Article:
Published: 2021-05-25

Bacterial infections in Indian cirrhotic patients: a prospective study

Deepak C. Gopinath, Bhat Rashmi, Sivichan Sonia, Sharon Mary Stanly, Shalumol Jose, Ranjan Amit, Nicole R. Pereira


Background: Bacterial infections (BI) are more prevalent in liver cirrhosis (LC), high among hospitalized patients. The aim of this study was to explore the epidemiological pattern of BI in hospitalized patients with LC, and identification the causative agents. Objective of the study was evaluation of therapeutic/empirical approaches for these infections.

Methods: Inputs from the body fluid analysis and culture reports were recorded. The Child Pugh score (CPS) was used to assess the severity of liver disease. Antibiotic treatment strategy was analysed, prescribed antibiotics were checked for contraindications using Lexicomp software.

Results: Of 60 enrolled patients, four had mixed infection and 55% were culture positive. There was a male preponderance (83.3%). BI was more frequent in those aged 51-60 years (38.3%) and >60 years (35%). Higher proportion of patients (60%) belonged to class C of CPS followed by class B (31.7%). The most common causative organisms identified were E. coli (28.5%), K. pneumonia (14.2%), Enterococcus spp (11.4 %) and less common were K. oxytoca, Coagulase-negative staphylococci, Staphylococcus aureus, gram-positive cocci, gram-negative cocci, P. aeruginosa, S. hemolyticus, ß-hemolytic streptococcus spp. Majority of the subjects had spontaneous bacterial peritonitis (36.7%) followed by urinary tract infection (21%), lower respiratory tract infection (18.3%), sepsis (13.3%), cellulitis (3.3%) and acute gastroenteritis (1.7%). Cephalosporin (61.7%), rifaximin (51.7%), penicillin and β lactamase inhibitors (36.7%) were the common prescribed antimicrobials.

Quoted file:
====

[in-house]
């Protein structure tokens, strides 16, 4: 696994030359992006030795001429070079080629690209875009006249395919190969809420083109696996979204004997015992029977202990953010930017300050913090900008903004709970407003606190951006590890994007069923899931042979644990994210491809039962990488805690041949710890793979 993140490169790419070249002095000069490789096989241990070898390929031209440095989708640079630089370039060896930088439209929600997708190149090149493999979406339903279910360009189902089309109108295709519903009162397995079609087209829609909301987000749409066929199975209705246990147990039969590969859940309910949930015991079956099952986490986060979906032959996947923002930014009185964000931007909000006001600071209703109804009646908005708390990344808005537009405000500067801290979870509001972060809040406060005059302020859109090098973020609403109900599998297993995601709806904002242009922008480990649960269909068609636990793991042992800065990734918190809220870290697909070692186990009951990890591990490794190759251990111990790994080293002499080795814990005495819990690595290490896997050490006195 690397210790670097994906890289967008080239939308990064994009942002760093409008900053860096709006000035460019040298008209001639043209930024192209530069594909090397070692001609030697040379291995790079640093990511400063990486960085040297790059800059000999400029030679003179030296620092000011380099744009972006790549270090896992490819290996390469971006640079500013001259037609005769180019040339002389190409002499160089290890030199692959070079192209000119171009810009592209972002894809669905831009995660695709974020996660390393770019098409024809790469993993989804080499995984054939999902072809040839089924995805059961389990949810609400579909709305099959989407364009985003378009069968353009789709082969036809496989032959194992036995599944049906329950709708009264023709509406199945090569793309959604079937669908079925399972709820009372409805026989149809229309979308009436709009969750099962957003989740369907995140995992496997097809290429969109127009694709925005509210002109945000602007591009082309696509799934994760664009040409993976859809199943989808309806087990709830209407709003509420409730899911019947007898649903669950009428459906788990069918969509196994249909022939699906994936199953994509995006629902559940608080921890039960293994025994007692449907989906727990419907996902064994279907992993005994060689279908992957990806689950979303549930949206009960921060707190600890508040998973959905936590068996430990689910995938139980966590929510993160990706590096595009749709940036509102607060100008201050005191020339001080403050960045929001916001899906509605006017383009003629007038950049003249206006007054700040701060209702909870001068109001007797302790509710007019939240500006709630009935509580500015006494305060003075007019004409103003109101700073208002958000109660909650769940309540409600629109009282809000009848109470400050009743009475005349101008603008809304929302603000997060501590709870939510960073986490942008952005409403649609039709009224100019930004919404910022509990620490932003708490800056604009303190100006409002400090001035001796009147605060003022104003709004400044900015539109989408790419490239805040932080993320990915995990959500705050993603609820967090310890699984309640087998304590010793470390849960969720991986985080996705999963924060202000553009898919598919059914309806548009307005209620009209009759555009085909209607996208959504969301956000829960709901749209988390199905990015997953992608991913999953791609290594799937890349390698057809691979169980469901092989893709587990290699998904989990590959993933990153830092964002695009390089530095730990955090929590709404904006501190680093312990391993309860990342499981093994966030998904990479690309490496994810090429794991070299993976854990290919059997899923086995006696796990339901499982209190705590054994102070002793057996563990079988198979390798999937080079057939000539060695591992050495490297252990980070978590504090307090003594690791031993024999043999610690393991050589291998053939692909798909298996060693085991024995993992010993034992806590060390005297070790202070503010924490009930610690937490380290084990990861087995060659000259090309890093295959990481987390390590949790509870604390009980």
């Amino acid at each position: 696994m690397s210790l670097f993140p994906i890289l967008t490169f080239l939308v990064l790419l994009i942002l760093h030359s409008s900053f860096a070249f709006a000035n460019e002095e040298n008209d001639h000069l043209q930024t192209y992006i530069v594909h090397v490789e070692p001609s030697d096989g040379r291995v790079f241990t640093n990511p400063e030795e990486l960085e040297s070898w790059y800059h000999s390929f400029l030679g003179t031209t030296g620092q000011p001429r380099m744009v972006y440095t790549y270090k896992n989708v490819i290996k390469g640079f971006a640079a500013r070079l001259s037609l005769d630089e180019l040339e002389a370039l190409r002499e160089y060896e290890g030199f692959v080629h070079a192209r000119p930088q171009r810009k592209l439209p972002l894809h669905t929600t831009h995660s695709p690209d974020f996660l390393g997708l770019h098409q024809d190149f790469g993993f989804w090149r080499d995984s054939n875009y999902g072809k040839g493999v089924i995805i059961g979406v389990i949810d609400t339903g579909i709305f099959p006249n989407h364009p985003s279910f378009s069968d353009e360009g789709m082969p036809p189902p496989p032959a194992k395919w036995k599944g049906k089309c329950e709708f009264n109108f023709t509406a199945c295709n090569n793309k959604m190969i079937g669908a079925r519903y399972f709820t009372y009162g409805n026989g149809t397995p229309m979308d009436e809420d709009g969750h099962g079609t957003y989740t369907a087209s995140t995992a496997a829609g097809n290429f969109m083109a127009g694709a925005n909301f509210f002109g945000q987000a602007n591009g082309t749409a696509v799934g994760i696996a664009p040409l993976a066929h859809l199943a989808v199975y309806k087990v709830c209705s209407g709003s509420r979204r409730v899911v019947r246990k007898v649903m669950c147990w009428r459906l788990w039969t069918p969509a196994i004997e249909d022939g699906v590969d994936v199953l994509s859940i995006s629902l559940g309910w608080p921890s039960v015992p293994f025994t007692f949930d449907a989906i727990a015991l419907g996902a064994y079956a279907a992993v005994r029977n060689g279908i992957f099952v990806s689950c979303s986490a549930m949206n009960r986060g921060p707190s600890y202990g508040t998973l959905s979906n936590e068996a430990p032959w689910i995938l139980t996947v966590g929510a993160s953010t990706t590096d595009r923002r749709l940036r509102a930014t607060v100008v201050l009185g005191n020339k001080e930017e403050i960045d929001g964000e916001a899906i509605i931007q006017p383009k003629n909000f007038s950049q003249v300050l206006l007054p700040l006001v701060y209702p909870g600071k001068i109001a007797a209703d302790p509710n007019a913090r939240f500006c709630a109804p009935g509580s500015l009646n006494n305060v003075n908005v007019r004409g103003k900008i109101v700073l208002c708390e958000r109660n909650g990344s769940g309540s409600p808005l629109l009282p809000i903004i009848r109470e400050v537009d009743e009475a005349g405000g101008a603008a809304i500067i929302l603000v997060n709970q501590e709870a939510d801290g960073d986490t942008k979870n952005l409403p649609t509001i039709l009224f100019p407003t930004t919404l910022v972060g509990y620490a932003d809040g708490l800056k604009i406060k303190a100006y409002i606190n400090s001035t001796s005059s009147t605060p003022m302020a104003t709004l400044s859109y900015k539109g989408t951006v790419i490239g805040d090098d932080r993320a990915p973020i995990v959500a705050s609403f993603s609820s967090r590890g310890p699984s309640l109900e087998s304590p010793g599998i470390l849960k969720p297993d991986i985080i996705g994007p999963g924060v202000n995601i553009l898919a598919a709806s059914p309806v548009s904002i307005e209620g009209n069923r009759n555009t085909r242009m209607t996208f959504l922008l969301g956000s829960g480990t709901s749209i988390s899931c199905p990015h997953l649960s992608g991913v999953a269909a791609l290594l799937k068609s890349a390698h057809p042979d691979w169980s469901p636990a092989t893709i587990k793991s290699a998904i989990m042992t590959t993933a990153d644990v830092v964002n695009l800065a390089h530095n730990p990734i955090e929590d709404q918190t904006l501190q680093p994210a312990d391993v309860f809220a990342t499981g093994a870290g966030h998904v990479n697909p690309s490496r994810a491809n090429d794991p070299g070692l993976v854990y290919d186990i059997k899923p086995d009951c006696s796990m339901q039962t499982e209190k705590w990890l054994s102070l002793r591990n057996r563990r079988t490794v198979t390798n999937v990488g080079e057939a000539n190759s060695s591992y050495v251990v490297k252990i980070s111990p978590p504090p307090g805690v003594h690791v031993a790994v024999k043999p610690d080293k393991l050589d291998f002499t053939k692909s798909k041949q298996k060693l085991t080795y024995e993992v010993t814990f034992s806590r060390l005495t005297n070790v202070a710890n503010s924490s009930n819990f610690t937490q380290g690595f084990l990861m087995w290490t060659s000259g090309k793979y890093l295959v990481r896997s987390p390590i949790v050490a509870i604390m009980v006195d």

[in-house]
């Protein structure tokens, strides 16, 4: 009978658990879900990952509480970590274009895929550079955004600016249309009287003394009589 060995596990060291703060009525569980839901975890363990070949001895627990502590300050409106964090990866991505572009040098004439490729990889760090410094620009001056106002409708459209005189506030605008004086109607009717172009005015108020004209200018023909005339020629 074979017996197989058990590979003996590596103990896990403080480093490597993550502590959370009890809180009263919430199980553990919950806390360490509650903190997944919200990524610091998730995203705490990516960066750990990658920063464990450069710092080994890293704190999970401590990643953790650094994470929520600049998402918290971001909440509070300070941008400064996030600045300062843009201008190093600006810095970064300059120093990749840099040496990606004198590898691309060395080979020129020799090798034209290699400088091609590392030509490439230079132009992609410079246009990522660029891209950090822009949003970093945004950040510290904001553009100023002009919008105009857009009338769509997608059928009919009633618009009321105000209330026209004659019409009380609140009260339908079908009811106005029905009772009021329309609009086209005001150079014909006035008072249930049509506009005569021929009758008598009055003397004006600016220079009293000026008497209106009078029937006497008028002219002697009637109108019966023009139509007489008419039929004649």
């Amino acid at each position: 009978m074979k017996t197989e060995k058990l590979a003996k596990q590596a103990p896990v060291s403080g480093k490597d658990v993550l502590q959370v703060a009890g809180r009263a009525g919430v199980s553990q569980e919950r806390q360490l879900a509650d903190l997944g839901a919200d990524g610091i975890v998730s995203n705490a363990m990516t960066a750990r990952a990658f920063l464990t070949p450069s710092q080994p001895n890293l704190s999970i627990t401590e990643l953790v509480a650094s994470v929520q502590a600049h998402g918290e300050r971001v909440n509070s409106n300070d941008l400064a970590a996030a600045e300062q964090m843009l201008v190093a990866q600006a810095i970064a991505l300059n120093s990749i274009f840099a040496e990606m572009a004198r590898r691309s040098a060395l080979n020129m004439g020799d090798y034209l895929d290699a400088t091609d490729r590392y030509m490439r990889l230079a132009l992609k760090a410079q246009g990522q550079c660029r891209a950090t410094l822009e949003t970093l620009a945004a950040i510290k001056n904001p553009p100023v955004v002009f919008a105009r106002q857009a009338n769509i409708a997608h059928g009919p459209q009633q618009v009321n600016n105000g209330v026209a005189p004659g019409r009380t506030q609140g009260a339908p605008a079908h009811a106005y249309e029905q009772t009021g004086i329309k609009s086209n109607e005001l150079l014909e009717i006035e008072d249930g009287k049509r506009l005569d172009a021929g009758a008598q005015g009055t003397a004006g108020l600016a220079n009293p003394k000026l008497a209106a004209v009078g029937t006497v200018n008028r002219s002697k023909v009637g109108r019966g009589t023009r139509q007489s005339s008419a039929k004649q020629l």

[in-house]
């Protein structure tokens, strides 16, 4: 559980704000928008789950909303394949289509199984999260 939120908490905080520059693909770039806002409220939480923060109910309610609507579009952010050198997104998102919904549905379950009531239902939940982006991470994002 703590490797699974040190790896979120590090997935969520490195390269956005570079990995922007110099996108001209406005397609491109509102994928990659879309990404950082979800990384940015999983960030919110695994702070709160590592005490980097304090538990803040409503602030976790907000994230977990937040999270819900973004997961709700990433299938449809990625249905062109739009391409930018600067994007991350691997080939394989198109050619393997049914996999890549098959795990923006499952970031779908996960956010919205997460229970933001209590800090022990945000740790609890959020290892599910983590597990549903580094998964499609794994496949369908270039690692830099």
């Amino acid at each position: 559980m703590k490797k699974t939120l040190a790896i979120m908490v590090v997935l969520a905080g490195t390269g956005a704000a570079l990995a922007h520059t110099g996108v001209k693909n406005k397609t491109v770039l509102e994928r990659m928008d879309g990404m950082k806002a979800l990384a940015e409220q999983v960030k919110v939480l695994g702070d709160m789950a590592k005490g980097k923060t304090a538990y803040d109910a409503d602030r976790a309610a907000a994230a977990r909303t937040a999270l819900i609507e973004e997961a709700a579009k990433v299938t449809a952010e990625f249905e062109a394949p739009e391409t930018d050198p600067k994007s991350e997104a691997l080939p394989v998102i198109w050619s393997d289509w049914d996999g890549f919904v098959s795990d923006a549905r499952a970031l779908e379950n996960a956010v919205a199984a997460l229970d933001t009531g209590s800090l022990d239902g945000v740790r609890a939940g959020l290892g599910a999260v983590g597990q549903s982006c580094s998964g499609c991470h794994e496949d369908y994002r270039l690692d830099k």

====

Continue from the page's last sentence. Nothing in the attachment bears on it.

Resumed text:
Conclusions: There is a positive association between the risk of BI and severity of liver damage.


Bacterial infection, Child pugh score, Liver cirrhosis, Spontaneous bacterial peritonitis

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